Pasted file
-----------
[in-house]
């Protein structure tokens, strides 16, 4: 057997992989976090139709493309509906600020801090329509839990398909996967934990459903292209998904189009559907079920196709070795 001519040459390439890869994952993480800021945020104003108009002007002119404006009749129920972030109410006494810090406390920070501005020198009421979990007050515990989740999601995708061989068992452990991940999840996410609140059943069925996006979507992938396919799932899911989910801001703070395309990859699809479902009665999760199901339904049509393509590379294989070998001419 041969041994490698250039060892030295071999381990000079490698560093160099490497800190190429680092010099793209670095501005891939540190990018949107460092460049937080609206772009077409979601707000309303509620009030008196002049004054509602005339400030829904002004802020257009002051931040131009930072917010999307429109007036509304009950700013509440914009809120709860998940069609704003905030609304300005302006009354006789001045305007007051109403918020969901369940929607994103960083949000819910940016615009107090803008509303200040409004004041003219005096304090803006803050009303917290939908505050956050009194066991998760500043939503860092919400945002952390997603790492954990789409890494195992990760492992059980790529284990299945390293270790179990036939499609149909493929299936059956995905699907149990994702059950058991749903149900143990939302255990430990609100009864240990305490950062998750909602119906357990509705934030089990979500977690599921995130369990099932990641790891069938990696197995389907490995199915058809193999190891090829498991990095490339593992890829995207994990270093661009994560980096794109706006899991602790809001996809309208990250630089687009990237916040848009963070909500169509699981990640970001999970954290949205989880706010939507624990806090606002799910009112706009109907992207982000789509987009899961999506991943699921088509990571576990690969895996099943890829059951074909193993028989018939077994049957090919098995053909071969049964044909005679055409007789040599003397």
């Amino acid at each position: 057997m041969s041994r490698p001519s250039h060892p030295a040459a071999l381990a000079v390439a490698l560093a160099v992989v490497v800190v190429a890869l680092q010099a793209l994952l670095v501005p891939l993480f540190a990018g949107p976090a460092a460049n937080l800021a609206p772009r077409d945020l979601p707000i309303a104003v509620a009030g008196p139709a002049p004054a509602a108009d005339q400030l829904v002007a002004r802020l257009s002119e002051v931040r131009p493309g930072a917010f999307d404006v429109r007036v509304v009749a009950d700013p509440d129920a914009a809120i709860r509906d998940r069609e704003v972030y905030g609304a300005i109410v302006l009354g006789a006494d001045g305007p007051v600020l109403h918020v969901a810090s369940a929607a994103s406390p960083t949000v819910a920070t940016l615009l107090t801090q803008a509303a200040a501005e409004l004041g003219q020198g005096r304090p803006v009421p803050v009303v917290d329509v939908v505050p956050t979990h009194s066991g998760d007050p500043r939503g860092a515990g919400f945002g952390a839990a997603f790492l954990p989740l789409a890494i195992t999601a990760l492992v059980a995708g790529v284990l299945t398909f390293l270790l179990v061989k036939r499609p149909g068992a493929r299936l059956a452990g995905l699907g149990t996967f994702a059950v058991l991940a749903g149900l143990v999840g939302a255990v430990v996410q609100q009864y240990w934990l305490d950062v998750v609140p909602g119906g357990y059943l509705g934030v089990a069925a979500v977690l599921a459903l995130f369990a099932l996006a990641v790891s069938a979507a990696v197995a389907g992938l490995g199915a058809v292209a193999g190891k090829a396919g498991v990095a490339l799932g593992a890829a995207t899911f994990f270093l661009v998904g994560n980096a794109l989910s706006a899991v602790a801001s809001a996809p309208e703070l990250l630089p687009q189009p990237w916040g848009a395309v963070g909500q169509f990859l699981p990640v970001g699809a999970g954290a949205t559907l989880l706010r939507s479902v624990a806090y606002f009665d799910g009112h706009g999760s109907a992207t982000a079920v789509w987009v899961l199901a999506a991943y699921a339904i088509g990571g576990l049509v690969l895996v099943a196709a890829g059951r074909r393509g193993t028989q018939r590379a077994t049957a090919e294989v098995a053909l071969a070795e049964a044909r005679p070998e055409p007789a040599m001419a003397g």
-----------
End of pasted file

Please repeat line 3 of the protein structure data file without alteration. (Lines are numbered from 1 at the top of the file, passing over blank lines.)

């Amino acid at each position: 057997m041969s041994r490698p001519s250039h060892p030295a040459a071999l381990a000079v390439a490698l560093a160099v992989v490497v800190v190429a890869l680092q010099a793209l994952l670095v501005p891939l993480f540190a990018g949107p976090a460092a460049n937080l800021a609206p772009r077409d945020l979601p707000i309303a104003v509620a009030g008196p139709a002049p004054a509602a108009d005339q400030l829904v002007a002004r802020l257009s002119e002051v931040r131009p493309g930072a917010f999307d404006v429109r007036v509304v009749a009950d700013p509440d129920a914009a809120i709860r509906d998940r069609e704003v972030y905030g609304a300005i109410v302006l009354g006789a006494d001045g305007p007051v600020l109403h918020v969901a810090s369940a929607a994103s406390p960083t949000v819910a920070t940016l615009l107090t801090q803008a509303a200040a501005e409004l004041g003219q020198g005096r304090p803006v009421p803050v009303v917290d329509v939908v505050p956050t979990h009194s066991g998760d007050p500043r939503g860092a515990g919400f945002g952390a839990a997603f790492l954990p989740l789409a890494i195992t999601a990760l492992v059980a995708g790529v284990l299945t398909f390293l270790l179990v061989k036939r499609p149909g068992a493929r299936l059956a452990g995905l699907g149990t996967f994702a059950v058991l991940a749903g149900l143990v999840g939302a255990v430990v996410q609100q009864y240990w934990l305490d950062v998750v609140p909602g119906g357990y059943l509705g934030v089990a069925a979500v977690l599921a459903l995130f369990a099932l996006a990641v790891s069938a979507a990696v197995a389907g992938l490995g199915a058809v292209a193999g190891k090829a396919g498991v990095a490339l799932g593992a890829a995207t899911f994990f270093l661009v998904g994560n980096a794109l989910s706006a899991v602790a801001s809001a996809p309208e703070l990250l630089p687009q189009p990237w916040g848009a395309v963070g909500q169509f990859l699981p990640v970001g699809a999970g954290a949205t559907l989880l706010r939507s479902v624990a806090y606002f009665d799910g009112h706009g999760s109907a992207t982000a079920v789509w987009v899961l199901a999506a991943y699921a339904i088509g990571g576990l049509v690969l895996v099943a196709a890829g059951r074909r393509g193993t028989q018939r590379a077994t049957a090919e294989v098995a053909l071969a070795e049964a044909r005679p070998e055409p007789a040599m001419a003397g």